A Matter of Time





Chapter 9



Diego leaned against his horse, suddenly drained of energy.   Alejandro saw him and rushed to his side.  “Diego, my son, sit down over there in the shade of the tree." 

Although he would have preferred to stay by Lee’s side, he felt the sun beating down on him, further sucking the energy out of him.  He nodded and allowed himself to be led to a shady spot.   “Would you be able to move Lee here as well?” he asked when he was more comfortably seated in the cooler shade of the tree.

“I believe I can.”   Gently Alejandro grasped Crane under his arms and began to pull him toward the tree.  The American’s sudden cry of pain stopped him. 

With a moan, Crane opened his eyes and stared up into the old man’s face.  “What?  How?” he gasped.  “I think . . . I would have to . . . feel better to die,” he added.  Then things seemed to clarify behind the amber hued brown eyes.  “Ruiz?”

“Dead.  You won the duel.  Only the Santos know how, but you did, Capitán.”

“Huh?” Crane asked, feeling he had missed something important.  He had trouble comprehending what Alejandro had said.  “Dead?  But . . . but how?”

“He hit his head when he fell.”

“I . . . I remember that, but still….”

“He collapsed just after he struck you on the head and he just—died.”

“Oh.”  Lee had to stop and think about that revelation and its ramifications.  The heat seemed to be swallowing him up.  He was so thirsty, and yet his stomach felt queasy.  He put his hand to his head to try to ease the pounding, but that didn’t help.   Where were the soldiers?    “Not under arrest?”

“No.  Sergeant Garcia wisely realized that you had not broken any laws.  He has left you to our care,” Alejandro reassured the injured man.

“Diego?”  Crane tried to sit up to look around, but a sudden wave of dizziness prevented any more movement. 

“I am here, Lee, and I am fine,” Diego reassured him out of his range of sight. 

Crane remembered something and began to chuckle.  Even through the pain he remembered his words to Doc, told to the CMO over and over again, whenever he had been banged up.  ‘I am fine.’   “Um, right, Diego.  I have heard that before.  Often.”   He lay back down and tried to push the worst of his discomfort away.  It felt as though everything had been battered, not just his leg.  Then again, the leg was enough without the rest.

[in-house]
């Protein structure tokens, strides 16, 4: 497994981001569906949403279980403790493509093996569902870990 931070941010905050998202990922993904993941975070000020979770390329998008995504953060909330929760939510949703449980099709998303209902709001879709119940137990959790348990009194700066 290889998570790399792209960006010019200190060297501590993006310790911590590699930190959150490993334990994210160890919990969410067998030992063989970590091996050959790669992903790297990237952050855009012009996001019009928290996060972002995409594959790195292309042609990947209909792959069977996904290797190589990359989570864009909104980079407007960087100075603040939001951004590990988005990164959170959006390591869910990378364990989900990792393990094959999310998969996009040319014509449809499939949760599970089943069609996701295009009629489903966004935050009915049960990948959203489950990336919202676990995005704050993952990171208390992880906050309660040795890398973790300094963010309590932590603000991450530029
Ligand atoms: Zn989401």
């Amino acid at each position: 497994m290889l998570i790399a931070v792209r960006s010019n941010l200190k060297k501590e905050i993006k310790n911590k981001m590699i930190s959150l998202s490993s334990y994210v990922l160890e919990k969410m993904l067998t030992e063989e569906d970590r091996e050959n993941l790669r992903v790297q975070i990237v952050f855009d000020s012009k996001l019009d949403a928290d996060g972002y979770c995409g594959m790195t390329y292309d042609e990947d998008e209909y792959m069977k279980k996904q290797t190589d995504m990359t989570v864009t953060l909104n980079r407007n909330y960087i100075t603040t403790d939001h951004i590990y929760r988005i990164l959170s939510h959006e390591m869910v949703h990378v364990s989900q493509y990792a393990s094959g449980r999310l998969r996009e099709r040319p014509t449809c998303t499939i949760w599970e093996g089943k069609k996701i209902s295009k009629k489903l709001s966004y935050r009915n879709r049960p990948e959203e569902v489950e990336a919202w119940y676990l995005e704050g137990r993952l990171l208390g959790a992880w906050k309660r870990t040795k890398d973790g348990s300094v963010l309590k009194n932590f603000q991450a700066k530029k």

“Bernardo has gone to get a carriage to carry you back to the hacienda, Capitán,” Alejandro informed him.  The hacendado was bent over him in such a way as to keep out the sun, which seemed to have jerked almost overhead in the time since they had met Ruiz on the road. 

“I appreciate . . . what you are doing,” Crane murmured and then darkness overcame him again. 

Alejandro looked up as he heard the clatter of a carriage or one of the light wagons.  Bernardo came into view driving a smaller wagon.  Several vaqueros followed on horses.  The older man sighed in relief, knowing that he couldn’t have moved the Americano into the carriage without help.  “Be careful of his right leg.”

“Perhaps, Father, you need to put splints on his leg before he’s moved,” Diego suggested. 

“Yes, that is a good idea, Diego,” Alejandro replied.  He began directing the men to find straight sticks, then he noticed the broken lances still strewn on the ground.  Diego slowly got up to help.  “Diego, let the men do this.  You are in no shape to do anything after that foolishness that you and the capitán did with the pistols,” he scolded, trying to keep the illusion of Crane’s alibi in the minds of any who saw Diego’s wound.  In the back of his mind was the niggling worry of what to do about the accusation against his son.   But that would have to wait.  The lances were broken to the right length and Alejandro removed his banda to tie them on.  Diego handed him his banda as well.  During this procedure, the American remained mercifully unconscious.  Gently the men lifted him into the wagon bed, which had been covered with a blanket.  “Join him, Diego,” Alejandro ordered his son who was hovering nearby.